The following story is from Kimberly Smith, president of Make Way Partners. It’s the story of her encounter with a girl who lives her life trapped as a slave in the sewers of Romania . . .
Dear Fellow Missioners,
The other day I was fumbling with an old laptop I haven’t used in a number of years. It was the laptop I carried with me on my first trips into Sudan and Romania. I was trying to find a way to salvage and transfer the many stories, journal entries, and photographs it contained before sending it to the recycling bin.
The laptop predates jump drives. The CD burner was long ago busted, and the wifi no longer functions. It seemed my memories were destined to stay trapped within the sand-clogged metal contraption.
Even as I was tempted to tell my laptop, “Fine. Keep the stored treasures all for yourself.” my eye caught a picture of Marlita on the screen. While the computer trapped the file of her story, my mind held her memory closely. I met Marlita the first time I crawled down into the sewers of Bucharest, looking for children lost among the vermin.
I’d heard stories of young orphaned or castaway girls who’d made the feculent sewers their home, rather than freezing to death in the snow banked streets of Romania. I was determined to see for myself if the stories I’d heard were true.
As I stood on the snow-banked street late one night, the only light came from the moon and stars reflecting off nearly three feet of snow. Ionuts, the gypsy man I’d hired to guide me through the dark and smelly tunnels, pried off the manhole cover. Steam blasted my face and I steeled myself for what I feared I would find below the street on which I shivered.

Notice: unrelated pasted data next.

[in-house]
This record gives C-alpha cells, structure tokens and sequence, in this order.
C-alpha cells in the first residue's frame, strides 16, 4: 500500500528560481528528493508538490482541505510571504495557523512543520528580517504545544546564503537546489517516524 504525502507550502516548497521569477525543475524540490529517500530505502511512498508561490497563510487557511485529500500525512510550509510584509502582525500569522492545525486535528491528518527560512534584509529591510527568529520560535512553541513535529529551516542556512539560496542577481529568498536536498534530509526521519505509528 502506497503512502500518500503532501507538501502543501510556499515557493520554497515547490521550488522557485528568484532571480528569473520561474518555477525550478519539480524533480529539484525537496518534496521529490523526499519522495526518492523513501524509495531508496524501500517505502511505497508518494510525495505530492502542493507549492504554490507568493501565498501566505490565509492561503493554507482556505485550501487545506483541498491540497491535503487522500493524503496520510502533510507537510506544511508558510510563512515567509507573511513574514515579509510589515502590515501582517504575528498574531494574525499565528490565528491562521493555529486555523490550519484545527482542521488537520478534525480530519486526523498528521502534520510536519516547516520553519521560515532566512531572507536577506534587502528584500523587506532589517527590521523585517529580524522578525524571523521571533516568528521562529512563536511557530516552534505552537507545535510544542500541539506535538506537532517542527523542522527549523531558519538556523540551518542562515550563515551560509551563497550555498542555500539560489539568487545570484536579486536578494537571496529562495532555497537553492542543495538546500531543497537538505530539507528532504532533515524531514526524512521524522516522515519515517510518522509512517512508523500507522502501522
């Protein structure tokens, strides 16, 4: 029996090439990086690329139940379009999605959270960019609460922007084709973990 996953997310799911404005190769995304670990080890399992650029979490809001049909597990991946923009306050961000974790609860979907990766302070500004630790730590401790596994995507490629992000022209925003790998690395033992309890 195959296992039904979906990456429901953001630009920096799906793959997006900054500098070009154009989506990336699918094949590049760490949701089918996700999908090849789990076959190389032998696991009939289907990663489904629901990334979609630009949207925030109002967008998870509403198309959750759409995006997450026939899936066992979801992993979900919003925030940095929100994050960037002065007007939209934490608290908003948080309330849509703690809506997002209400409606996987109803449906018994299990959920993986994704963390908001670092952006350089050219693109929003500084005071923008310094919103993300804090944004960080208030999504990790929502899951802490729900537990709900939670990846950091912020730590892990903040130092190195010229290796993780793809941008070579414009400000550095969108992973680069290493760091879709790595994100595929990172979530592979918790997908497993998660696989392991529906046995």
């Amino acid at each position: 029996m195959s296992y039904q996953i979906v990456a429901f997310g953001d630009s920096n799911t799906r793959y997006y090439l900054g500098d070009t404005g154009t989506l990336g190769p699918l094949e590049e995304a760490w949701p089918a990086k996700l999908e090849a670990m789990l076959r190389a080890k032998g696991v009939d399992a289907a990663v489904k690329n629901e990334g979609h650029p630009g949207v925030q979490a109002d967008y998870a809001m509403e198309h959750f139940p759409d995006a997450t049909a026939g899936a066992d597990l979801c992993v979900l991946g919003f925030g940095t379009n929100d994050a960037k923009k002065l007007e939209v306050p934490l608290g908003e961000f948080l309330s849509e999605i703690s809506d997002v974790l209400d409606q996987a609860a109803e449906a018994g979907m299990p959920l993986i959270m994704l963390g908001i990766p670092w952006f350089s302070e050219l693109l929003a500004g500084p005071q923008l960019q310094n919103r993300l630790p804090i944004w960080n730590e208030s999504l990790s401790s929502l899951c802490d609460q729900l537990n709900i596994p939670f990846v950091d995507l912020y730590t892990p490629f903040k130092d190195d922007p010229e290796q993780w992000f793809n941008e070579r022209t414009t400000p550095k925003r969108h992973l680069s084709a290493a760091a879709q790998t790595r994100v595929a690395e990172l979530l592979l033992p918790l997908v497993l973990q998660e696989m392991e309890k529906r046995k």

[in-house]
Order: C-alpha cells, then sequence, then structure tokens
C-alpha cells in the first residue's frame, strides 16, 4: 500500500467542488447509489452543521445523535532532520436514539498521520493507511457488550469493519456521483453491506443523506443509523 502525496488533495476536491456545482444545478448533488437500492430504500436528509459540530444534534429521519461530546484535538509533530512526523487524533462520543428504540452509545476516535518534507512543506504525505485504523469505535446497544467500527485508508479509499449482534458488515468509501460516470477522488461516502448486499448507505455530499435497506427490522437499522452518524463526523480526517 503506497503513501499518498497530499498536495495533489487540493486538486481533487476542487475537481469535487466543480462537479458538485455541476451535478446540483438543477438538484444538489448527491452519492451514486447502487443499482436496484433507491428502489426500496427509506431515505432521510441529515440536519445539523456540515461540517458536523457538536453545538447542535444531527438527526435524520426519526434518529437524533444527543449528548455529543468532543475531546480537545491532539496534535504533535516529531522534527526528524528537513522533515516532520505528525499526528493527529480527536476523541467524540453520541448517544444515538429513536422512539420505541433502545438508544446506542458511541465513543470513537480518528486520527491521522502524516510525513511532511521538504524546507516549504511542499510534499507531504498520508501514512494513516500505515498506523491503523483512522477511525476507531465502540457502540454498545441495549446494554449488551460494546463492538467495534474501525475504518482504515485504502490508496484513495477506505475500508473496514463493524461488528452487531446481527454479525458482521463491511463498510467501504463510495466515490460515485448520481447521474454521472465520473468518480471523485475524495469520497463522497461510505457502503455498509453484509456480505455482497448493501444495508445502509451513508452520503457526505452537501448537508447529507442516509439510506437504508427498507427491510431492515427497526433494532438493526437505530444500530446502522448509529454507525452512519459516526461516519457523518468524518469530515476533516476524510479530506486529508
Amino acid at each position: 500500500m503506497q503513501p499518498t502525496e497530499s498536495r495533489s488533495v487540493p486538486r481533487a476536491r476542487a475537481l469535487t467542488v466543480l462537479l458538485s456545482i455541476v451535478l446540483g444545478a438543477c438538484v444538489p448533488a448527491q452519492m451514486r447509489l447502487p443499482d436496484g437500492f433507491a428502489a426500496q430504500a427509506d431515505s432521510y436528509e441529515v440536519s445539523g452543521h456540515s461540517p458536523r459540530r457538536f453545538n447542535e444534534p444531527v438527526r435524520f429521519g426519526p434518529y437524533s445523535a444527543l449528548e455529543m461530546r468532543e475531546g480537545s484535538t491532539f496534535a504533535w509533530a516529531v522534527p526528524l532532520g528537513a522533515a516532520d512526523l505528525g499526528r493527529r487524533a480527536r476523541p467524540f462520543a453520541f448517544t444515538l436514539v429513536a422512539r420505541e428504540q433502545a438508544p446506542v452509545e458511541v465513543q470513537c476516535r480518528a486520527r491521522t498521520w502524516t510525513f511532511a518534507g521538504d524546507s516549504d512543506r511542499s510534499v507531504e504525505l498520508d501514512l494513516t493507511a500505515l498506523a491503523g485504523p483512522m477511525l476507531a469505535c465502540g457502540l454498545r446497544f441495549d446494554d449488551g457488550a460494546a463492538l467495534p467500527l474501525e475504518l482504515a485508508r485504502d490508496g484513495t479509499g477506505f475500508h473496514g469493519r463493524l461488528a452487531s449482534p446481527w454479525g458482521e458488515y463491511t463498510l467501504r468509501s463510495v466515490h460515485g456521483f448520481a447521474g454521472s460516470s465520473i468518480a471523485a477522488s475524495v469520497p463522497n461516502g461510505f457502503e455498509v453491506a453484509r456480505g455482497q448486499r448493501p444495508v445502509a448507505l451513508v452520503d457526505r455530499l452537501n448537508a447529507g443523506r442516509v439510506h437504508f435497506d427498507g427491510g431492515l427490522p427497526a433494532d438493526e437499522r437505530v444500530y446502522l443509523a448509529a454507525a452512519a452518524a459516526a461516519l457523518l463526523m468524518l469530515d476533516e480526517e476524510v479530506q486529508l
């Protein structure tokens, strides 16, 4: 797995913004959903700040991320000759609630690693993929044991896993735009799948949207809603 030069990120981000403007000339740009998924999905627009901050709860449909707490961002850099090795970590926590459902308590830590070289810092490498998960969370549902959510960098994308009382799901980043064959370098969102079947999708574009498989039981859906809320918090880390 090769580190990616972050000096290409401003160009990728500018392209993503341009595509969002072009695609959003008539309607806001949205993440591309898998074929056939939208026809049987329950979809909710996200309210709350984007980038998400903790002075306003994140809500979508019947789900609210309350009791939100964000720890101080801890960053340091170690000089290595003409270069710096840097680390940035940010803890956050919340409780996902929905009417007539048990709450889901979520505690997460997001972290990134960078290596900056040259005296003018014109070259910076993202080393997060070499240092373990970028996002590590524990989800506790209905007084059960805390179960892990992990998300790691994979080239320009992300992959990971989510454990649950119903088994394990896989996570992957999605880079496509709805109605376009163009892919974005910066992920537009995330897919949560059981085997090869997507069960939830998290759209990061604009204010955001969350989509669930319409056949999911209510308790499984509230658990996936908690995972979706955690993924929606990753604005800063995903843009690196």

I sat on the cold street, letting my feet find the rungs of the metal ladder that would help me make my descent into both my fears and the sewer. I turned on my headlamp and lowered myself a yard or so into the cave. When my feet could find no more rungs, I yelled up to Ionuts, “The ladder has stopped. I can go no further!”
Ionuts’ response wasn’t what I wanted to hear, “You must let go. The ladder can’t go all the way because sometimes the water comes to high. Just let go and your body will find the floor.” Does this crazy gypsy not know how afraid I am of heights?
With Ionuts starting down the ladder himself, I feared his boots would crush my fingers on the rungs they clutched above my head, so I let go. I only dropped about three feet before finding the wet bottom of our cave just as Ionuts had promised.
We meandered for thirty minutes climbing over garbage, old furniture, and long forgotten toys—or stooping to crawl under low hanging pipes before I heard other voices. It sounded like an argument. Ionuts needlessly commanded, “Stay close to me.”